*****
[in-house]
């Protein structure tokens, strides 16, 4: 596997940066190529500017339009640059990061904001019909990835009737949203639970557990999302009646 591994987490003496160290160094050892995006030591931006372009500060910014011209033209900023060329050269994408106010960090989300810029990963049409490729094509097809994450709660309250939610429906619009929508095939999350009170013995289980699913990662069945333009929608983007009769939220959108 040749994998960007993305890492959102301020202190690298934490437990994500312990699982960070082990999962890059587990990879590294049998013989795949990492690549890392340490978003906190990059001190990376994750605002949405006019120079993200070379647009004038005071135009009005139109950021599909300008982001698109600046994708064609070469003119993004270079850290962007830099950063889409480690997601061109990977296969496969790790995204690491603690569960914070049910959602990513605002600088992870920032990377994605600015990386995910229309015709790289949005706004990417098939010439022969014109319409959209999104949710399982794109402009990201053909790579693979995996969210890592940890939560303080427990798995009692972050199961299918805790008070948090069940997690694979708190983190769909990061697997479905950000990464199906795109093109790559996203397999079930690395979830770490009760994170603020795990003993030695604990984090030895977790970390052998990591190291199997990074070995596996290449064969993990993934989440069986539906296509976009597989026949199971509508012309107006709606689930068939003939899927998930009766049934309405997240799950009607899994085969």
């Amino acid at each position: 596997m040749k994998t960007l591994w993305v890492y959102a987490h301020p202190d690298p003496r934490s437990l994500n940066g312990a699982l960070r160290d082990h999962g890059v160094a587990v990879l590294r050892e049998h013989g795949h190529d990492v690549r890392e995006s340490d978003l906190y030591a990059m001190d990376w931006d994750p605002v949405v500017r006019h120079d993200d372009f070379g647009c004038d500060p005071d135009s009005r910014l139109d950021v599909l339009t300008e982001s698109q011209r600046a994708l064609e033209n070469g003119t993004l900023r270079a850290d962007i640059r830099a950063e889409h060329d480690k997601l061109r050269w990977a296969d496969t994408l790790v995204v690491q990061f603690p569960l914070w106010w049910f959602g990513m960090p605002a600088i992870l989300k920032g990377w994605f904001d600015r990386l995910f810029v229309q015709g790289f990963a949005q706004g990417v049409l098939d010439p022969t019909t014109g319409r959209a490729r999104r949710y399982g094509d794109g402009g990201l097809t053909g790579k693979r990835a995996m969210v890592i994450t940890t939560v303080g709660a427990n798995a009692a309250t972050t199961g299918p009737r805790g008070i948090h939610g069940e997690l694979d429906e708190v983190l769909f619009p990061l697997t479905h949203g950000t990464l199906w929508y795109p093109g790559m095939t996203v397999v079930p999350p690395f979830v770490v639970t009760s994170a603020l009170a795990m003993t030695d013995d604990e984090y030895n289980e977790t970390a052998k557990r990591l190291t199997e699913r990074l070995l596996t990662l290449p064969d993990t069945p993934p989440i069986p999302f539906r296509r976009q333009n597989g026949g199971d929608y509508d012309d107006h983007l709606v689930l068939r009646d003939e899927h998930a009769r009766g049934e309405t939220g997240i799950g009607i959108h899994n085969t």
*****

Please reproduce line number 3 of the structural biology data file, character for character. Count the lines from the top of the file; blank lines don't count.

């Amino acid at each position: 596997m040749k994998t960007l591994w993305v890492y959102a987490h301020p202190d690298p003496r934490s437990l994500n940066g312990a699982l960070r160290d082990h999962g890059v160094a587990v990879l590294r050892e049998h013989g795949h190529d990492v690549r890392e995006s340490d978003l906190y030591a990059m001190d990376w931006d994750p605002v949405v500017r006019h120079d993200d372009f070379g647009c004038d500060p005071d135009s009005r910014l139109d950021v599909l339009t300008e982001s698109q011209r600046a994708l064609e033209n070469g003119t993004l900023r270079a850290d962007i640059r830099a950063e889409h060329d480690k997601l061109r050269w990977a296969d496969t994408l790790v995204v690491q990061f603690p569960l914070w106010w049910f959602g990513m960090p605002a600088i992870l989300k920032g990377w994605f904001d600015r990386l995910f810029v229309q015709g790289f990963a949005q706004g990417v049409l098939d010439p022969t019909t014109g319409r959209a490729r999104r949710y399982g094509d794109g402009g990201l097809t053909g790579k693979r990835a995996m969210v890592i994450t940890t939560v303080g709660a427990n798995a009692a309250t972050t199961g299918p009737r805790g008070i948090h939610g069940e997690l694979d429906e708190v983190l769909f619009p990061l697997t479905h949203g950000t990464l199906w929508y795109p093109g790559m095939t996203v397999v079930p999350p690395f979830v770490v639970t009760s994170a603020l009170a795990m003993t030695d013995d604990e984090y030895n289980e977790t970390a052998k557990r990591l190291t199997e699913r990074l070995l596996t990662l290449p064969d993990t069945p993934p989440i069986p999302f539906r296509r976009q333009n597989g026949g199971d929608y509508d012309d107006h983007l709606v689930l068939r009646d003939e899927h998930a009769r009766g049934e309405t939220g997240i799950g009607i959108h899994n085969t």